Friday, 23 May 2014
Closeup look UNDER THE LID OF A BEEHIVE during a hive inspection - this is what you can expect
Hello dear visitors and subscribers,
This weeks short video shows a closeup look under the lid of a beehive during our autumn hive inspection. This is what you can expect to see inside a twelve month old beehive all going well. Nice and healthy beehive with a strong colony, plenty of honey stores and a strong laying queen.
Any time we look into our hives, the first thing we get ready to catch a glimpse of is the number of hive beetles present as you lift the lid. This is critical to check. Any new or novice beekeepers out there, if you do not check in the first 3 seconds of lifting the hive top cover, you may not get a good understanding of the extent of the damage they are able to do.
We have quite a substantial problem ourselves, but we keep on top of it, squash as many as we can, and most importantly, we keep our hive very strong so they can dedicate enough bees to keep the hive beetle at bay. We use all sorts of traps, which we will cover in detail throughout the next few months. Keep your eyes out for that series, as once you lose a beehive to the hive beetle or the wax moth, (or FBT etc for that matter), you will never look into your beehive the same way. This series will be very extensive as one of our current projects is to review the hive beetle problem and as many have done before us, attempt to find a solution to the problem. The industry so far, it seems to us, deals primarily with the SYMPTOMS of hive beetle, but we would like to tackle the problem from the other end - successful prevention. This involves understanding hive beetles anatomy, life cycle, strengths and weaknesses. Once those are well understood, one can attempt to deploy strategies that may exploit one or several or in deed all of these. We are strong believers of using as little chemicals as and where possible, especially pesticides, and believe that nature has way to deal with every problem naturally. It may be less cost effective yes, possibly difficult to implement, and yes, perhaps not even commercially viable, but we are not a commercial beekeeping operation, and we care about our bees and those around the world, so every helping hand may assist, and who knows, the saying "Seek and you shall find"may in the end win over.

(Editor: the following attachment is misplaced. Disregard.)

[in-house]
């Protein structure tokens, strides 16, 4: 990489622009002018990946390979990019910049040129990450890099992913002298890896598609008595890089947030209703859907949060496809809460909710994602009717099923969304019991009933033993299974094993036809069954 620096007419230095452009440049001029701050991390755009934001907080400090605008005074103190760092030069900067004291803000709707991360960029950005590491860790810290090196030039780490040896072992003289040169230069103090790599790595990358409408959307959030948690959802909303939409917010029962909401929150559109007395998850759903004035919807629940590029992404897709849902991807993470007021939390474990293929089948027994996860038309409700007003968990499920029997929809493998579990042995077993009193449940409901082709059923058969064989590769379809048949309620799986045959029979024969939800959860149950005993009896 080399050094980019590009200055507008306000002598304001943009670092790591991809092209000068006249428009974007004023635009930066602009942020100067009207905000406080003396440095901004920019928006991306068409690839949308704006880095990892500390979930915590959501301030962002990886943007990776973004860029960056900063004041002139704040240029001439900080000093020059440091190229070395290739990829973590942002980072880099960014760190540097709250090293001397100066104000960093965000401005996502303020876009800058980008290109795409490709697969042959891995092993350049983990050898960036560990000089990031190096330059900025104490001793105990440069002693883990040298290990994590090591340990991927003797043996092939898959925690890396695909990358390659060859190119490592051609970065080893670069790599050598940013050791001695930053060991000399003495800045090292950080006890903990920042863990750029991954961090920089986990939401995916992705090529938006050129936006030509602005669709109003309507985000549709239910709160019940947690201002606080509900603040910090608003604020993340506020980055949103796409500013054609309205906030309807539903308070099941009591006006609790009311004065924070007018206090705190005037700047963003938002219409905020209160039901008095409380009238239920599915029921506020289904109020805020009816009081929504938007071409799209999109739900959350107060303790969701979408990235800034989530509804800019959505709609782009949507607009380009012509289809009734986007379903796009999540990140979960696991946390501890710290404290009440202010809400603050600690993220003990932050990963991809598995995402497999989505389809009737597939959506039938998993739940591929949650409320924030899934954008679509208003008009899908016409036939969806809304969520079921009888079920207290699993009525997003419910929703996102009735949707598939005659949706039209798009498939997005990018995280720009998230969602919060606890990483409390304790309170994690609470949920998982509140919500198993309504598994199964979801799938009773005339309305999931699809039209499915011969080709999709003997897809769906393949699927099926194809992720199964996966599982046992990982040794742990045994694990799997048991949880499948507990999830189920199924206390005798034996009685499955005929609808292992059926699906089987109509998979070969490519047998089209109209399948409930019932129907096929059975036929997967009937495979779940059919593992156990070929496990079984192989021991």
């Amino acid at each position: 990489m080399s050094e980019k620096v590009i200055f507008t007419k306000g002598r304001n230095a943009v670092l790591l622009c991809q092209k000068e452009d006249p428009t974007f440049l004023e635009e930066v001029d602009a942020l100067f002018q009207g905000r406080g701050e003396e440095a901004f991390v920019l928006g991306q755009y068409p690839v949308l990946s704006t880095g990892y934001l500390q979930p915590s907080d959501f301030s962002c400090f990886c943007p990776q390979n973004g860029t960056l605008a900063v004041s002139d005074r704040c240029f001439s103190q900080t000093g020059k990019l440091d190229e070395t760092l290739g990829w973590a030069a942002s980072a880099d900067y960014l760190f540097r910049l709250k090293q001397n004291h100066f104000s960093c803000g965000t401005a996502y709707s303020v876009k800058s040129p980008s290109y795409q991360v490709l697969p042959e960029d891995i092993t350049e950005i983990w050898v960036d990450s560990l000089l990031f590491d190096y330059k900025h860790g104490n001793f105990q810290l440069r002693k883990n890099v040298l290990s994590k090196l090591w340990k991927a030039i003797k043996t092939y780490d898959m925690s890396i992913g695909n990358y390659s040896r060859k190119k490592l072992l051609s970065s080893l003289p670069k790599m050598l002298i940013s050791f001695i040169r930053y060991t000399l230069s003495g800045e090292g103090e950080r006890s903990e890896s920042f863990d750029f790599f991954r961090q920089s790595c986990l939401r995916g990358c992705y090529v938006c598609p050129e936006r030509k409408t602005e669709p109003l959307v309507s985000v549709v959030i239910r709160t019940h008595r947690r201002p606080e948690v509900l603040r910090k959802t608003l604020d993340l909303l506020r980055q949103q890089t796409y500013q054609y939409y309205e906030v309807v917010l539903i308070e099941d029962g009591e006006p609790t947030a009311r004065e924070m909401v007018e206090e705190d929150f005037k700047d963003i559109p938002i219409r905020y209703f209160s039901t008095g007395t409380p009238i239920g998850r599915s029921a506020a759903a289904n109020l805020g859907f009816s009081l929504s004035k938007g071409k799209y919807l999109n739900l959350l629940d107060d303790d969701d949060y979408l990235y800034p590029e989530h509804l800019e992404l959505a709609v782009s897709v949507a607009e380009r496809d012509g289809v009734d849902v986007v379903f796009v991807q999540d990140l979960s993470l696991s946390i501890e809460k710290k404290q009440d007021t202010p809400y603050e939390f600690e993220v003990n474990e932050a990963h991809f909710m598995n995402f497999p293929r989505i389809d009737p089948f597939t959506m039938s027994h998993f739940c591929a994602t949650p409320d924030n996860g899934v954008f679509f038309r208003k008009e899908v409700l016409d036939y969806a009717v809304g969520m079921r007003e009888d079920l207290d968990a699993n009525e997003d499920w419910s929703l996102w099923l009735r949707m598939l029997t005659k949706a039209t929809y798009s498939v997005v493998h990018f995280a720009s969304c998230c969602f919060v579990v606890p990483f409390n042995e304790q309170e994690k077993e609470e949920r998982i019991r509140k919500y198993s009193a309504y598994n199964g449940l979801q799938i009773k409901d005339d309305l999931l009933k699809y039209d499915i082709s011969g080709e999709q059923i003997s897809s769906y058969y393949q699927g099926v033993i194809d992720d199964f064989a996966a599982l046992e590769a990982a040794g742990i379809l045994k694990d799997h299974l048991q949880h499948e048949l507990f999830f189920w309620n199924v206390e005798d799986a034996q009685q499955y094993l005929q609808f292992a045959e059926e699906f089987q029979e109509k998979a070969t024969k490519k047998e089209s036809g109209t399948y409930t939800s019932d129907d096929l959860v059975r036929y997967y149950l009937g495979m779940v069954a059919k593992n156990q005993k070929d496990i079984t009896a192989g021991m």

We hope you enjoy our videos, and invite you yet again to SUBSCRIBE, thumbs up, and share. Any comments and your time in publishing them is also greatly appreciated.
Have a fabulous day!
Tuesday, 20 May 2014
DEAD honeybee closeup but THE LEG TWITCHES??? - beekeeping 101 tutorial.
We wanted to show a closeup of bee anatomy and picked up a dead honey bee in the apiary to do so. The bee was dead for at least 30 minutes, perhaps more. As we recorded the video over a few takes, all of a sudden, the dead bees leg started twitching. Very awkward moment, and rather unexpected. We gather this is normal and it is just the nerves, but none the less, it can surprise even beekeepers. In any case, the bees are a beautiful creature, a social animal that goes through an amazing number of phases in its life, and its skills, tasks and roles constantly change, right up to the last moment of its passing away. Bees are certainly one of the most amazing insects on planet Earth, and we should all study and respect them for what they are and what they do. Yes, all creatures contribute in many mysterious ways, but the bees (and ants and termites for that matter) seem to have a power we don't yet possess. They are a completely independent creature, yet completely dependent on the social network they live within. They know nothing, yet know it all. They seek only the best for their beehive and not even fear of dying stops them from striving to achieve the greater good of the many and the cost of itself.
Hope you enjoy this rather sad video, but death is part of life, and the bees live theirs to their maximum potential, and we should celebrate that. Have a honey toast or a spoon of honey in your tea, and ponder what tremendous amount of energy and commitment went into that single delicious sweet nectar.
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Make the best of your day too.
Music composed, performed and provided by Groovey - Adam Kubát a Pavel Křivák
You can visit their website on: http://www.groovey.cz/.
Also, a big thank you to Kelvin McLeod for his kind contribution of royalty free tune - Touching Moments Four - Melody. We appreciate your work.
Sunday, 18 May 2014
Is my QUEEN BEE ALIVE and laying? Brood frame closeup examination - beekeeping 101
We take a closeup view of a honeybee frame of brood removed during a beehive inspection from a beekeeper's apiary. We briefly examine the difference between a drone and a worker bee, and talk about what went wrong when our queen escaped from the brood chamber into our honey supers. This is a continuation of a series of videos on this topic.
The video also shows in more detail the layout of queen eggs, larvae, pupae, both worker bee and drone cells, and how the bees design their layout on a typical brood frame. Honey stores, pollen stores and the brood itself.
We encourage you to look at our earlier videos and specifically a short closeup of the honey bee queen eggs and larvae (https://www.youtube.com/watch?v=6-2E76XaDYk), or alternatively our playlist of CLOSEUPS which has many related and interesting videos (https://www.youtube.com/playlist?list=PLfE6cWwwWKoiXEp4xSACAmvTHSrweW0nU)
BUT, if the art of beekeeping interests you, the best place is to visit our http://www.mahakobees.com website for many instructional and HOWTO videos.
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Have a relaxing day
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